I had a powerful discussion yesterday with a room full of people from one of our client companies. We were talking about their new service area, and how to position it. Their company is in a highly competitive industry where differentiation is hard, and where price is highly scrutinized.
The fear in the room is that this service, which is relatively new, and one that most of their competitors do not have, would be perceived by their market as expensive.
So, I asked everyone in the room, “Is $1,000 a lot of money?” And we all agreed that in a vacuum, without any other context, the answer is “yes.”
Next question… “If I am going to buy something, is $1,000 expensive?” And we all agreed that the answer to that is “it depends.” If the thing I am buying is a toothpick, then yes… $1,000 is an obscene price (unless the toothpick was made of gold, currently at @$1,800/ounce.) But if the thing I am buying is a brand new Audi? Then no… $1,000 is still an obscene price, but in the other direction. That is a very cheap price, in exchange for that new Audi.
Numbers need context. Any discussion of price requires context to understand the actual transaction. Otherwise, we are talking about the numbers in a vacuum, and the numbers will mean different things to different people.
Simple point today, for sure. But every day we hear people at our client companies struggling to justify the price of their good or service. All too often we hear people discussing price simply by stating the price, without context. In any persuasive environment, we need to not only be able to recite the facts. We also need to be able to put those facts into a context. So instead of simply stating the price, shape the discussion (and the perceptions) with answers to questions like these:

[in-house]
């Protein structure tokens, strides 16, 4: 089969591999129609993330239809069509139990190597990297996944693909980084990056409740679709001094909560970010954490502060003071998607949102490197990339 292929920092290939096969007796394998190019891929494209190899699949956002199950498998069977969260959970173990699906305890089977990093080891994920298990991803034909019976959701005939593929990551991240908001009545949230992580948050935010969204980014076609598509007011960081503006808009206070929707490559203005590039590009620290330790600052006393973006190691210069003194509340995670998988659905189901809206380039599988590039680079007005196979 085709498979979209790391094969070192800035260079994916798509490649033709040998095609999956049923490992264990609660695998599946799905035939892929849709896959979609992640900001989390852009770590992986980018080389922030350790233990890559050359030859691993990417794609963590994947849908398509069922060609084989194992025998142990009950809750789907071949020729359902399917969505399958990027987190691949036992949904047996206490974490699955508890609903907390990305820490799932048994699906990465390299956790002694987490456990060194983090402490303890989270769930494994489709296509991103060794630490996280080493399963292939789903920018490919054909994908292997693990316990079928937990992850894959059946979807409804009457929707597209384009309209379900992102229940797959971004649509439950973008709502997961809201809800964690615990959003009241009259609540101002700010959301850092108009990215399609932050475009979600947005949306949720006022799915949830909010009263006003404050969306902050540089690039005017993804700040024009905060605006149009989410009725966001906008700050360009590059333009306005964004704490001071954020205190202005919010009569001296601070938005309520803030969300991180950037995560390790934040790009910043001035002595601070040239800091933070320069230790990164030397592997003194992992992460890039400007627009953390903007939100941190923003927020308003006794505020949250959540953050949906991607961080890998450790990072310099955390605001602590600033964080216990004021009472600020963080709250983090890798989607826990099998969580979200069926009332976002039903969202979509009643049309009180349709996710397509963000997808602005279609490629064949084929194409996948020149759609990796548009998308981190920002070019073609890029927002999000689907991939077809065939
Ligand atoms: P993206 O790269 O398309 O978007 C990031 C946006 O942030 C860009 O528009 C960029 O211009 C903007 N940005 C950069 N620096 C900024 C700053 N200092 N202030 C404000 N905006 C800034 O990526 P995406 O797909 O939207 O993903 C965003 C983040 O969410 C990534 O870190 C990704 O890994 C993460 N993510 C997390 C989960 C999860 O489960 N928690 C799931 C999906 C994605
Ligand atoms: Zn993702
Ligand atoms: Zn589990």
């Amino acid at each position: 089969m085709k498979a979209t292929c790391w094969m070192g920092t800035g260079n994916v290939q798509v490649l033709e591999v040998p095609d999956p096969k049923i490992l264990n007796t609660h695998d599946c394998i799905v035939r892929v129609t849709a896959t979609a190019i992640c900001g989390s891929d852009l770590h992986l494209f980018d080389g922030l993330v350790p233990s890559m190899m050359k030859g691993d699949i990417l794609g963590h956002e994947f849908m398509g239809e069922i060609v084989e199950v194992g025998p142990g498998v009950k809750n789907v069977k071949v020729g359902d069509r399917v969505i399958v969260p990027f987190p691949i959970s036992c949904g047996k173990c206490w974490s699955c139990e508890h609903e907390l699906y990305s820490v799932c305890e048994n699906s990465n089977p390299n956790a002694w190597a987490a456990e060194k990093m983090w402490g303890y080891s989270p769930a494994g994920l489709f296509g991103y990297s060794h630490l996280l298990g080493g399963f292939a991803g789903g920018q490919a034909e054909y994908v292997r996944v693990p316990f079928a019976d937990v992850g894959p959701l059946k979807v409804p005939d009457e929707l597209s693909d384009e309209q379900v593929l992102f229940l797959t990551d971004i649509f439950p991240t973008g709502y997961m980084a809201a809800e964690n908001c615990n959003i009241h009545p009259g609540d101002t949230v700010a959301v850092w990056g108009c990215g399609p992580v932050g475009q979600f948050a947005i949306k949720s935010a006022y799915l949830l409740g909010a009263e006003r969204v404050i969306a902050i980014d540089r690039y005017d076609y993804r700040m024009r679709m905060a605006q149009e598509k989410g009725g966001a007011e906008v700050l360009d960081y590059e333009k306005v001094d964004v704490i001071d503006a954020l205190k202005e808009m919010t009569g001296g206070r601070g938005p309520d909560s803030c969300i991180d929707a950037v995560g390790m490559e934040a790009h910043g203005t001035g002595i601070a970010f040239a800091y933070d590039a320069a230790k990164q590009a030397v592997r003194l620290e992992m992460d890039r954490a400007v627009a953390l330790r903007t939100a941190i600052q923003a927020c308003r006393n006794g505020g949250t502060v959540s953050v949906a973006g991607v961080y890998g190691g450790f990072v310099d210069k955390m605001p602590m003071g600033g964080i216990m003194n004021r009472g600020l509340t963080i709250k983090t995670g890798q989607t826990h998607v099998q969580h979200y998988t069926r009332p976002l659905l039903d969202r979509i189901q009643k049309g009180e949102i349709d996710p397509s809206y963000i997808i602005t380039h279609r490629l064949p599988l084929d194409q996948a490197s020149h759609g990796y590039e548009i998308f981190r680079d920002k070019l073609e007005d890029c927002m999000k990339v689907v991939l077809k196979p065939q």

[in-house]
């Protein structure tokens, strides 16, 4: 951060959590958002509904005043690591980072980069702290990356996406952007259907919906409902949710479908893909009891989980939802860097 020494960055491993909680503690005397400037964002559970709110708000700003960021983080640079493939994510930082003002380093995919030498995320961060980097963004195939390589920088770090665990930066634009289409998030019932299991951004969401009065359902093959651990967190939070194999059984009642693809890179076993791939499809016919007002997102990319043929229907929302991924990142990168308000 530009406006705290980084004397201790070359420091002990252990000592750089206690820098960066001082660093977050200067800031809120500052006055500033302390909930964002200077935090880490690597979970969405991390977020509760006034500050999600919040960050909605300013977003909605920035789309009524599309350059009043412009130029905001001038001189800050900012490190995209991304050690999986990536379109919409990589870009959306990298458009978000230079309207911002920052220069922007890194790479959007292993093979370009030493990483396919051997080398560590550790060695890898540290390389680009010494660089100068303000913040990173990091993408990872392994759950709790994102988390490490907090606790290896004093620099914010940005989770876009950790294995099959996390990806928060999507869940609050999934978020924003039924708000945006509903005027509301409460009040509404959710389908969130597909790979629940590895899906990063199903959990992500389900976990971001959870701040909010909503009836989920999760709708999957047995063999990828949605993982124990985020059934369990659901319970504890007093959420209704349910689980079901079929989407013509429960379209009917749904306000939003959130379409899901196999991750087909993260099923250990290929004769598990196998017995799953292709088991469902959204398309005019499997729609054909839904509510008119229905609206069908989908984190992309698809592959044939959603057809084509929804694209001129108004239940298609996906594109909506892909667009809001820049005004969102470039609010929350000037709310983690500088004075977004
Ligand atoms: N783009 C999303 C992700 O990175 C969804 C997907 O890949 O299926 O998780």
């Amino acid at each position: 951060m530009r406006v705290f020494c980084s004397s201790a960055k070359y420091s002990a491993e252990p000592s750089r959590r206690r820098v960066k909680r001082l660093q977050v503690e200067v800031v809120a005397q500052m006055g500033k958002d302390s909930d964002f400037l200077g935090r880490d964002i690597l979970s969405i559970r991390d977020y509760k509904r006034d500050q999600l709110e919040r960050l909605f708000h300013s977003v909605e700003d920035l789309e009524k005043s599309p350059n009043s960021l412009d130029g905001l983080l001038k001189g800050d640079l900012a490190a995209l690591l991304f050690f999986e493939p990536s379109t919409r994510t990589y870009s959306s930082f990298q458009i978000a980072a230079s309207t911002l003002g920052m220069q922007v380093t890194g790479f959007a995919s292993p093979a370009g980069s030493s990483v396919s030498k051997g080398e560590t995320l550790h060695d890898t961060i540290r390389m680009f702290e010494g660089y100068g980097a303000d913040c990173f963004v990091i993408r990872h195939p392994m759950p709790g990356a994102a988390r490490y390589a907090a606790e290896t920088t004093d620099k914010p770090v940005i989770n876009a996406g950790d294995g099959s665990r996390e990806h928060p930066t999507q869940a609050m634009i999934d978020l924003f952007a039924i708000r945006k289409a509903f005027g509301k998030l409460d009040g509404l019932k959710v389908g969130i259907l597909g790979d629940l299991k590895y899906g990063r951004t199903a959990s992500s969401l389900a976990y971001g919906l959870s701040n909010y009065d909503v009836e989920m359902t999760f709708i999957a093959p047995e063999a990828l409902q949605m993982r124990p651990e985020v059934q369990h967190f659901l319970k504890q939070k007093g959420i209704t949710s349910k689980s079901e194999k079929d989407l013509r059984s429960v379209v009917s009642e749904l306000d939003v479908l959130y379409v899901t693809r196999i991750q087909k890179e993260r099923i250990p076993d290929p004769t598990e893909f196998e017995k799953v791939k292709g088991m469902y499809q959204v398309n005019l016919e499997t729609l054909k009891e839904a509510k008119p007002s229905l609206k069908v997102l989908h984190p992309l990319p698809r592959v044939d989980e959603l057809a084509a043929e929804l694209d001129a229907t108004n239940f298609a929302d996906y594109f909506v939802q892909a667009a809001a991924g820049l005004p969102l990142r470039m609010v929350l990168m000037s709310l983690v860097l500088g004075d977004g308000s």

- What do you get in exchange for that price?
- What will you save?
- What risk will you reduce?
- What upside will you create?
- Will that service save you so much time, that you will be able to focus on other higher value activities?
- Will the service allow you to reduce costs in other areas?
You get the idea. The context around what the transaction actually means can change the perception of the price dramatically. So when the time comes to talk about price, make sure that discussion is not just a listing of the numbers. Make sure to put those numbers into a context that will impact the perception of the actual transaction.
Good luck, and have a great day!
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